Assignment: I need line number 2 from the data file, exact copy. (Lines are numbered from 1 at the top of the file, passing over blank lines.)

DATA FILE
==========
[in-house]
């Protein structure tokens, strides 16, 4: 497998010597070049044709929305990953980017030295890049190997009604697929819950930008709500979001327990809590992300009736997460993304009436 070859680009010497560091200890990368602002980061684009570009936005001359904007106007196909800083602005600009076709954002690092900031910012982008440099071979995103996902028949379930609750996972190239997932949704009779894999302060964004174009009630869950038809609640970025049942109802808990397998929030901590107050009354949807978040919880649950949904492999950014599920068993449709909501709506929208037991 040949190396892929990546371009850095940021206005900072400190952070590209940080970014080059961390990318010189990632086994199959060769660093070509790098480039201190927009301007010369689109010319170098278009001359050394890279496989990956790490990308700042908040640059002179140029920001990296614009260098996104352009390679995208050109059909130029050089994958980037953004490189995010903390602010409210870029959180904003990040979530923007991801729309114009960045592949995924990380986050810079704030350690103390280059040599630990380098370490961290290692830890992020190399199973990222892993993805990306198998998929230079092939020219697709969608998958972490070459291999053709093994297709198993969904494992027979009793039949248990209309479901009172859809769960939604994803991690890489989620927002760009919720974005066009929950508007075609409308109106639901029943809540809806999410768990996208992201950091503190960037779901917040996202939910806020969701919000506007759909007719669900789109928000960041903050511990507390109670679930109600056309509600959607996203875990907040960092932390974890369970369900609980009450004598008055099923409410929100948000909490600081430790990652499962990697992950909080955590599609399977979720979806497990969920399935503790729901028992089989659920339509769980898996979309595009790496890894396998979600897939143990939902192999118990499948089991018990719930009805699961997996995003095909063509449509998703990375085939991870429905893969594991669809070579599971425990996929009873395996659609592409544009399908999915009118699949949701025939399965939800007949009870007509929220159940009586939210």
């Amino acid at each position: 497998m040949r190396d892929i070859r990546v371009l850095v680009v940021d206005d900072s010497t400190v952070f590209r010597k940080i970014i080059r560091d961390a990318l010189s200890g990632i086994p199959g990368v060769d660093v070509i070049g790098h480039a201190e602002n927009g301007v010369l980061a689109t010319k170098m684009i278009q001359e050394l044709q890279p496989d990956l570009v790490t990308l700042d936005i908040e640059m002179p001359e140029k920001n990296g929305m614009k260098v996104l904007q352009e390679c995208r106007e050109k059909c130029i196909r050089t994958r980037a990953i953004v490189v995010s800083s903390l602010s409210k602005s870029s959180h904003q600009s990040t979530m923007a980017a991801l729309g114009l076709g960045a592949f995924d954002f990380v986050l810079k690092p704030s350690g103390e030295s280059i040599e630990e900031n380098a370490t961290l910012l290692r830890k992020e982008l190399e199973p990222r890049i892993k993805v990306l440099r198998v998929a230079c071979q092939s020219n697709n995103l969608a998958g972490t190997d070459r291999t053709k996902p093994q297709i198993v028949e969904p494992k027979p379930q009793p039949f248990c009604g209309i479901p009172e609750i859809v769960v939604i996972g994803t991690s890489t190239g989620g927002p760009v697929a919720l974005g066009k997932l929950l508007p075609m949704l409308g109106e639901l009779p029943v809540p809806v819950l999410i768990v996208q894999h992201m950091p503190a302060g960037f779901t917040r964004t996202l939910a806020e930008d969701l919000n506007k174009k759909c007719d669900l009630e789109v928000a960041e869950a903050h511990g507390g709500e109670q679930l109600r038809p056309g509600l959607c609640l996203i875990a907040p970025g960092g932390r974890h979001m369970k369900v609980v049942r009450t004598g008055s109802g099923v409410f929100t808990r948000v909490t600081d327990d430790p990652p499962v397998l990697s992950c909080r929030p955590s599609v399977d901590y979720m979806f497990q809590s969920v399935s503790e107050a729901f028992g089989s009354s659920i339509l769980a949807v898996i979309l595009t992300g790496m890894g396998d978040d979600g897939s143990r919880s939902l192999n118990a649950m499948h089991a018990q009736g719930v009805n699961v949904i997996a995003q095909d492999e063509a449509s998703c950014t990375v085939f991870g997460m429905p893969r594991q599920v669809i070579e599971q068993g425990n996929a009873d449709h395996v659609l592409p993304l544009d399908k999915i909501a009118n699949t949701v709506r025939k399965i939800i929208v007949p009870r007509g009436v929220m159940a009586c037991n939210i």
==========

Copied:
């Protein structure tokens, strides 16, 4: 497998010597070049044709929305990953980017030295890049190997009604697929819950930008709500979001327990809590992300009736997460993304009436 070859680009010497560091200890990368602002980061684009570009936005001359904007106007196909800083602005600009076709954002690092900031910012982008440099071979995103996902028949379930609750996972190239997932949704009779894999302060964004174009009630869950038809609640970025049942109802808990397998929030901590107050009354949807978040919880649950949904492999950014599920068993449709909501709506929208037991 040949190396892929990546371009850095940021206005900072400190952070590209940080970014080059961390990318010189990632086994199959060769660093070509790098480039201190927009301007010369689109010319170098278009001359050394890279496989990956790490990308700042908040640059002179140029920001990296614009260098996104352009390679995208050109059909130029050089994958980037953004490189995010903390602010409210870029959180904003990040979530923007991801729309114009960045592949995924990380986050810079704030350690103390280059040599630990380098370490961290290692830890992020190399199973990222892993993805990306198998998929230079092939020219697709969608998958972490070459291999053709093994297709198993969904494992027979009793039949248990209309479901009172859809769960939604994803991690890489989620927002760009919720974005066009929950508007075609409308109106639901029943809540809806999410768990996208992201950091503190960037779901917040996202939910806020969701919000506007759909007719669900789109928000960041903050511990507390109670679930109600056309509600959607996203875990907040960092932390974890369970369900609980009450004598008055099923409410929100948000909490600081430790990652499962990697992950909080955590599609399977979720979806497990969920399935503790729901028992089989659920339509769980898996979309595009790496890894396998979600897939143990939902192999118990499948089991018990719930009805699961997996995003095909063509449509998703990375085939991870429905893969594991669809070579599971425990996929009873395996659609592409544009399908999915009118699949949701025939399965939800007949009870007509929220159940009586939210």